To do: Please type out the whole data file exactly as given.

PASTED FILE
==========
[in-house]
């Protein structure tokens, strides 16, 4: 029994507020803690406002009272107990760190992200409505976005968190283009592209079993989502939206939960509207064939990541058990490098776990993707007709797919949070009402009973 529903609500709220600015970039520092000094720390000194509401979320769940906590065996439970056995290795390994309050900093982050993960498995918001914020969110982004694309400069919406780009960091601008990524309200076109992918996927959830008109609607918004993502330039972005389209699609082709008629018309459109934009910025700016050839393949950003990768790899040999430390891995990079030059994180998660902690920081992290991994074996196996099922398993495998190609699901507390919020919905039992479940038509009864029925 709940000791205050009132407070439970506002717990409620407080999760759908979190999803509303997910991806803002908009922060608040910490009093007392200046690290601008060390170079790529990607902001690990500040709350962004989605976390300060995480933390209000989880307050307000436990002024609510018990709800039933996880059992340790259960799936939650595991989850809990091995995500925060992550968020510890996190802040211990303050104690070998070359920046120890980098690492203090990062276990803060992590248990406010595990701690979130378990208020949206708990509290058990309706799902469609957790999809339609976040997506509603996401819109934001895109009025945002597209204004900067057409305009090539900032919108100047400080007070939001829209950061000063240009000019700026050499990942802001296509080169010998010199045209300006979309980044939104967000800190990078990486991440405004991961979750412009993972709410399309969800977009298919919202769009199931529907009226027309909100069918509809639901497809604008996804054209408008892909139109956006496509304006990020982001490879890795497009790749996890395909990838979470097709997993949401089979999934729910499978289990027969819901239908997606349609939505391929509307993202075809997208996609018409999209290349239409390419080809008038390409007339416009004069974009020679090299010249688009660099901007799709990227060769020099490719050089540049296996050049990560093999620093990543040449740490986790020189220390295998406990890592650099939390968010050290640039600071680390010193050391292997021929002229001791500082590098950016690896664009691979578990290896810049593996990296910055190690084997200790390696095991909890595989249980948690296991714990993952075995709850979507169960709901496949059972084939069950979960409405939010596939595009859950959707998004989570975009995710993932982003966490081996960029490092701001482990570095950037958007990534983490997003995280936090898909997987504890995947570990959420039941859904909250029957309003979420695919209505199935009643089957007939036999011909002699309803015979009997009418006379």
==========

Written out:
[in-house]
């Protein structure tokens, strides 16, 4: 029994507020803690406002009272107990760190992200409505976005968190283009592209079993989502939206939960509207064939990541058990490098776990993707007709797919949070009402009973 529903609500709220600015970039520092000094720390000194509401979320769940906590065996439970056995290795390994309050900093982050993960498995918001914020969110982004694309400069919406780009960091601008990524309200076109992918996927959830008109609607918004993502330039972005389209699609082709008629018309459109934009910025700016050839393949950003990768790899040999430390891995990079030059994180998660902690920081992290991994074996196996099922398993495998190609699901507390919020919905039992479940038509009864029925 709940000791205050009132407070439970506002717990409620407080999760759908979190999803509303997910991806803002908009922060608040910490009093007392200046690290601008060390170079790529990607902001690990500040709350962004989605976390300060995480933390209000989880307050307000436990002024609510018990709800039933996880059992340790259960799936939650595991989850809990091995995500925060992550968020510890996190802040211990303050104690070998070359920046120890980098690492203090990062276990803060992590248990406010595990701690979130378990208020949206708990509290058990309706799902469609957790999809339609976040997506509603996401819109934001895109009025945002597209204004900067057409305009090539900032919108100047400080007070939001829209950061000063240009000019700026050499990942802001296509080169010998010199045209300006979309980044939104967000800190990078990486991440405004991961979750412009993972709410399309969800977009298919919202769009199931529907009226027309909100069918509809639901497809604008996804054209408008892909139109956006496509304006990020982001490879890795497009790749996890395909990838979470097709997993949401089979999934729910499978289990027969819901239908997606349609939505391929509307993202075809997208996609018409999209290349239409390419080809008038390409007339416009004069974009020679090299010249688009660099901007799709990227060769020099490719050089540049296996050049990560093999620093990543040449740490986790020189220390295998406990890592650099939390968010050290640039600071680390010193050391292997021929002229001791500082590098950016690896664009691979578990290896810049593996990296910055190690084997200790390696095991909890595989249980948690296991714990993952075995709850979507169960709901496949059972084939069950979960409405939010596939595009859950959707998004989570975009995710993932982003966490081996960029490092701001482990570095950037958007990534983490997003995280936090898909997987504890995947570990959420039941859904909250029957309003979420695919209505199935009643089957007939036999011909002699309803015979009997009418006379």